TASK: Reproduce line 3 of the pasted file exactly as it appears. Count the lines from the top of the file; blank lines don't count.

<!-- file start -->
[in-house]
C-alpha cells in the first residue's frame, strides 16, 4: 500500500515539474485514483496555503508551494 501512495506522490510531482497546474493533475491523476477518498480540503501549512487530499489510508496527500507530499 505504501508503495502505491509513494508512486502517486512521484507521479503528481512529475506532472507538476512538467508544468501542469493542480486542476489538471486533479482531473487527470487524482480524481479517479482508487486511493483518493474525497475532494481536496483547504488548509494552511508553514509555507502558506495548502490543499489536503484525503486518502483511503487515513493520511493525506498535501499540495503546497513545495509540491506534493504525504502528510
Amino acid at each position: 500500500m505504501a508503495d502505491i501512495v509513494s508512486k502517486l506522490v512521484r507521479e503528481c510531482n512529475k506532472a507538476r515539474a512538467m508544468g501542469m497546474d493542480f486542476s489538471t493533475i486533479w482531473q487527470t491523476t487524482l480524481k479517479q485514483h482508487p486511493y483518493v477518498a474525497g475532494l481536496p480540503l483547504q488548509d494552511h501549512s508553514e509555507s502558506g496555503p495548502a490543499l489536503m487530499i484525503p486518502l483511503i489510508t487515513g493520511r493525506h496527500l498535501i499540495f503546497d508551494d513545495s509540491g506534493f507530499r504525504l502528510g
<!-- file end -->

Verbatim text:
Amino acid at each position: 500500500m505504501a508503495d502505491i501512495v509513494s508512486k502517486l506522490v512521484r507521479e503528481c510531482n512529475k506532472a507538476r515539474a512538467m508544468g501542469m497546474d493542480f486542476s489538471t493533475i486533479w482531473q487527470t491523476t487524482l480524481k479517479q485514483h482508487p486511493y483518493v477518498a474525497g475532494l481536496p480540503l483547504q488548509d494552511h501549512s508553514e509555507s502558506g496555503p495548502a490543499l489536503m487530499i484525503p486518502l483511503i489510508t487515513g493520511r493525506h496527500l498535501i499540495f503546497d508551494d513545495s509540491g506534493f507530499r504525504l502528510g